Institute for War and Peace Reporting | Giving Voice, Driving Change
Deadly Clashes Between Police and Shia Muslims in Azerbaijan
Crowds in Nardaran on November 26 (Photo: Ismail Nur)
Nardaran residents demanded the release of 14 people detained by police. (Photo: Ismail Nur)
Police said they were confronted by Shia militants. (Photo: Ismail Nur)
Two policemen and four locals were left dead. (Photo: Ismail Nur)
Bullet-holes left after the firefight. (Photo: Ismail Nur)
Six people died in an armed confrontation between police and local residents during a raid in Nardaran, a settlement about 25 kilometres north of Azerbaijan's capital Baku, on November 26.
Two of the dead were policemen and four were suspected Shia Muslim militants.
Fourteen people were arrested, including Taleh Bagirzadeh (also known as Bagirov), leader of a group called the Movement for Muslim Unity, on suspicion of radicalism and anti-government activities.
The prosecutor general's office opened a criminal case against them.
“An armed radical Islamic group was preparing a series of acts of provocation, terrorist attacks and mass riots,” the interior ministry and prosecutor general’s office said in a joint statement. “The interior ministry has taken the necessary measures to neutralise this group.”
The statement said Bagirzadeh, Elman Agayev, Zulfugar Mikayilov and Abulfaz Bundayov were “planning a forcible change of the constitutional order and the introduction of Sharia law in the country.” To this end, it said, they set up the Movement for Muslim Unity and began recruiting supporters from Baku and other parts of the country, and supplying them with weapons and explosives.
It added that steps were being taken to detain other members of the movement.
Azerbaijan is a Shia-majority country, but Nardaran is seen as a bastion of Iranian-influenced conservatives who are often at odds with the secular government. Women in the village wear the “paranja” veil. In spite of a ban, girls wear the “hijab”, which covers the face and body, to school.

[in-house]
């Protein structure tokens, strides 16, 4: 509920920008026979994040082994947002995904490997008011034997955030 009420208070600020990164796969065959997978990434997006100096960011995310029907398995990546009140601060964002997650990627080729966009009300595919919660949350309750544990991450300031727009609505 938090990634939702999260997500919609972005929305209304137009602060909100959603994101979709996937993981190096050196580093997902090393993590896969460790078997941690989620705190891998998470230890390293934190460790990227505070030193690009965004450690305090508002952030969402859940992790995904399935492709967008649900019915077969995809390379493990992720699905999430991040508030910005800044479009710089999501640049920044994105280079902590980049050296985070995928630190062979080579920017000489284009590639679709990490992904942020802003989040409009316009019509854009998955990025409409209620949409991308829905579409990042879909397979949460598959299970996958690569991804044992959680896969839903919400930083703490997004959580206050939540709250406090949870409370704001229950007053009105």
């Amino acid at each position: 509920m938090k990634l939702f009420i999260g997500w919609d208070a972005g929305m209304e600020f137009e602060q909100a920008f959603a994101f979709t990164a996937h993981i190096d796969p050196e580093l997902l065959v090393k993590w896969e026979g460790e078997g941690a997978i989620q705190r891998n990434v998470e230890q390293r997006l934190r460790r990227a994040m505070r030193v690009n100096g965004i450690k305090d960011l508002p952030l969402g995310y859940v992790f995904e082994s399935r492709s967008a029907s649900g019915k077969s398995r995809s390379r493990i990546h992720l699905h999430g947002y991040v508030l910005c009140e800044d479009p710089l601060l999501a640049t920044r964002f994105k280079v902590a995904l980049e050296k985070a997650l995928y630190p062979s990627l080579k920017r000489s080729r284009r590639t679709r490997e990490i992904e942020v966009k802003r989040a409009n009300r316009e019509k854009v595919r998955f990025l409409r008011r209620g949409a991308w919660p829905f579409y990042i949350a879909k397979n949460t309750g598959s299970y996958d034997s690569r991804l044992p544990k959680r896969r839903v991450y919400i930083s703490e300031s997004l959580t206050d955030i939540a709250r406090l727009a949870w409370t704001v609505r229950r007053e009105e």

Following the clashes, villagers gathered at Nardaran’s central mosque to demand the release of those arrested. They set up barricades on the outskirts of the village to stop anyone coming in. For their part, police are monitoring people entering and leaving the village.
“It was the police who first opened fire on unarmed people, trying to scare them,” one protester said, adding that people who tried to prevent Bagirzadeh’s arrest were killed.
A few weeks earlier, on November 6, the deputy head of the Movement for Muslim Unity, Elchin Qasimov, was arrested in Baku. He was given a 30-day sentence for resisting police. More than 60 members of the movement held a protest outside the court hearing the case. Several police officers were injured in clashes with the crowd and eight people were detained.
Bagirzadeh and the other detainees are not part of the officially-approved Muslim hierarchy in Azerbaijan those arrested with him are not official religious leaders or members of the religious community. Nor is the Movement for Muslim Unity legal, because it has not registered with the authorities.
The government committee in charge of relations with faith groups was quoted by the APA new agency as saying the individuals concerned were unduly swayed by religion and were involved in “illegal activities which will be investigated and evaluated fairly by the law enforcement agencies”.
When the Movement for Muslim Unity was set up in January 2015, Bunyadov, a leading member, said it would engage in “political and social projects”.
Although Bagirzadeh was in prison at the time, he was elected chairman of the movement. He was serving a prison sentence for drug offences handed down in 2013. He was released in July 2015.
Bagirzadeh, 30, received his theological education in Iran and is known for his sharp criticism of the Azerbaijani government.
His arrest on drugs charges in 2013 came soon after he denounced President Ilham Aliyev as a despot. (See Azeri Muslims Protest Theologian's Arrest .) It was his second conviction – he was arrested in 2011 during a protest against the ban on hijab in state schools, and was released a year-and-a-half later.
After the arrest of Qasimov and other members of the Movement for Muslim Unity, Bagirzadeh wrote on his Facebook page, “These brutal authorities have lost their heads – they are driving people to resistance.”
Tensions between the government and Shia activists began rising on October 5, when police waded in to stop a procession marking Ashura in Ganja, Azerbaijan´s second-largest city. More than 50 people were detained.
Ashura is a day of mourning for Hussein, the third imam recognised by the Shia Muslims, who was killed in 680 AD at the Battle of Karbala.
This was followed by the arrest of Haji Vugar Iskandarov, chairman of Furgal, a religious association, in Ganja on November 19. He later criticised the authorities on his Facebook page accusing them of failing to respect people’s religious beliefs.
Nurgul Novruz is the pseudonym of an Azerbaijani journalist.
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